In our town a few years ago there was a statistically insignificant cluster of leukemia cases near an overhead power line, radiating energy at an awe-inspiring 60 Hz. Nobody wanted to listen to me about energetics (the victims continued to bask in front of their fireplaces and read by incandescent and fluorescent light). It was sad because I knew one of the kids. But the parents, goaded on by an alarmist organization, really made a big stink of it. I can sympathize, but I blame the abysmal level of science ed here (and it is in a bedroom town for Yale faculty!) It does get discouraging.

Back in the day, I measured the temperature of the universe, via the cosmic background radiation. The peak is about 1mm wavelength. We have been bathed in this for years (like 10E10 years). 60 Hz is like 5E9 less energetic (forgive me if my envelope in in error). Doh?

Just give 'em the SAT version:
gamma ray:microwave as bullet:ping pong ball...

But this doesn't answer the question that troubles me at all! Does exposure to the radiation from microwave ovens increase my susceptibility to mind control? That's what I'd like to know. At least, I think it is.

You know what? I'm not sure what I was saying.

js, add another layer of tinfoil. That'll take care of the high-intensity mind control rays too.

I recommend looking up the scientist who studied this problem for the wireless industry from 1993-1999, Dr. George Carlo. After he found significant problems with cell phones, he was dismissed, and his research ignored. There is a huge coverup going on here for the sake of profit, one that will make tobacco, asbestos and lead seem trite in comparison.
Two good sources of information: www.safewireless.org and www.mast-victims.org

Note that these are INDEPENDENT sites and not funded by the industry. Don't trust anything the industry tells you - they're not concerned about your health.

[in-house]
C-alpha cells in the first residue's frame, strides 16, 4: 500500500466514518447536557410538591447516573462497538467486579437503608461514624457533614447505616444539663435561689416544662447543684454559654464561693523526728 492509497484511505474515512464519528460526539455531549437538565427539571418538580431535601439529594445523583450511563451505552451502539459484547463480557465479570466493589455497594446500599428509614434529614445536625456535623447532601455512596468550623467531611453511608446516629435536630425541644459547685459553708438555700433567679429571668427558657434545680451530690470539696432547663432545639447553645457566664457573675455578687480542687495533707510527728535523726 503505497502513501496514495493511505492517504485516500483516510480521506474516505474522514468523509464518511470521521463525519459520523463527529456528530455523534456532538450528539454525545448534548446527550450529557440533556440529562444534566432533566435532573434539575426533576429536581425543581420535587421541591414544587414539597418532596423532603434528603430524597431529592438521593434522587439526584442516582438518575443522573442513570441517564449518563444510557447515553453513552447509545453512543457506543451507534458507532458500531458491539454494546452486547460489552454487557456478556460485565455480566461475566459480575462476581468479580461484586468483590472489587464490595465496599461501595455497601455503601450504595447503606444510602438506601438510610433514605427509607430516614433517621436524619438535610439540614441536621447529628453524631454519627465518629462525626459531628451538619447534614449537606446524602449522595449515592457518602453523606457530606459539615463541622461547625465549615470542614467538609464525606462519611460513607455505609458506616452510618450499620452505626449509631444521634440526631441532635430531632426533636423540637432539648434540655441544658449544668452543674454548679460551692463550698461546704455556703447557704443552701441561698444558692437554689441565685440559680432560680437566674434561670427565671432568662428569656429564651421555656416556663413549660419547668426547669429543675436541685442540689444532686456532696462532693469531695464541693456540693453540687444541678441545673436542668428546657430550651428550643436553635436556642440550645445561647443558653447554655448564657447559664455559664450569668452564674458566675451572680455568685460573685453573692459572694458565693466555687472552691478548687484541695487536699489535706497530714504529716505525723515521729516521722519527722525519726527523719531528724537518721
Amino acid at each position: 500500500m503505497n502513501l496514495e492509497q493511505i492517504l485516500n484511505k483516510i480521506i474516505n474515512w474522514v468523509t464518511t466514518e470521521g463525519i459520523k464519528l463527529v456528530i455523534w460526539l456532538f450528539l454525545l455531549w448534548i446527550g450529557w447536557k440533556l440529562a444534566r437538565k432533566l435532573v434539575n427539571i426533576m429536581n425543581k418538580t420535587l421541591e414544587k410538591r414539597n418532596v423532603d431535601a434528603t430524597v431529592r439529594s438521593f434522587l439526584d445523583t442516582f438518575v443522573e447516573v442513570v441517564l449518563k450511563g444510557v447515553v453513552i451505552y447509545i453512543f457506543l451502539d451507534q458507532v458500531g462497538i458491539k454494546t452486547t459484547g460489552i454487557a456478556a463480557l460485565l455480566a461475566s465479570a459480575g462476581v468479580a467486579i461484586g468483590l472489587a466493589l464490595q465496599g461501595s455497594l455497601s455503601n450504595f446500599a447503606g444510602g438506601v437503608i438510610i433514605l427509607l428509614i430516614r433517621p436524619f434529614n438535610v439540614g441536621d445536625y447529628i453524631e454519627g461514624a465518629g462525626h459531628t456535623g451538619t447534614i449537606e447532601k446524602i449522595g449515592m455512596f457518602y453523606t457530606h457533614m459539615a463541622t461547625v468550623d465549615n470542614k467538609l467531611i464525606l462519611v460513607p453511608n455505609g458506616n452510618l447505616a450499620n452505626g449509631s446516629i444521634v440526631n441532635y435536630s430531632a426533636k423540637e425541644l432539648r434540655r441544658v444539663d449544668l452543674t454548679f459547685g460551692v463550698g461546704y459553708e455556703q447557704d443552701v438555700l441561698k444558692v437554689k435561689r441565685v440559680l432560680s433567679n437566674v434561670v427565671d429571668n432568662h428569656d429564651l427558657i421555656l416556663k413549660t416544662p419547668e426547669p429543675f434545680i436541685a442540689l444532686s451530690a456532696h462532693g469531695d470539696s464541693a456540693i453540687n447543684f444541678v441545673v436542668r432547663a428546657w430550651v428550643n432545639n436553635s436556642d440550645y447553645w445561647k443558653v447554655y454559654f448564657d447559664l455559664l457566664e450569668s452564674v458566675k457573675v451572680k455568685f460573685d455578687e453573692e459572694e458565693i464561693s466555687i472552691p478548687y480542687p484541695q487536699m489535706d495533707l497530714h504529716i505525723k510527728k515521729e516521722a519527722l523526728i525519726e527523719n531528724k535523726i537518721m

By stan mrak (not verified) on 11 Jul 2007 #permalink

VJB:

Orange or Woodbridge? (My wife's parents live in Orange, and in fact the right of way for the overhead power lines runs across the back of their property...she and her three siblings grew up playing under the things with no ill effects).

It *is* important to realize that UV is ionizing radiation because the photon energies get into the 3 eV territory where they can produce free radicals. This mechanism for causing cancer, shared by chemicals that also produce free radicals, is well understood. Those arguing that radio waves can produce cancer have the burden of proposing a biological mechanism in addition to proving that correlation does indeed imply causation.

"Larry Dodd" makes some interesting claims about low levels of ionizing radiation that remain controversial because the data are ambivalent. There are some data [e.g. Cohen in Health Phys. 68, 157 (1995)] suggesting that low levels of radiation can reduce cancer risk, presumably by stimulating the repair mechanisms that clean up free radicals produced by many cellular processes. There are also data on the other side, all with large uncertainties. BEIR chose the linear no threshold model to err on the side of safety in the face of ambiguous data, but to assert that low doses *are* harmful is a stretch.

"Dodd" also asserts that intensity makes up for low photon energies, a claim that contradicts the physics of the photoelectric effect.

By CCPhysicist (not verified) on 11 Jul 2007 #permalink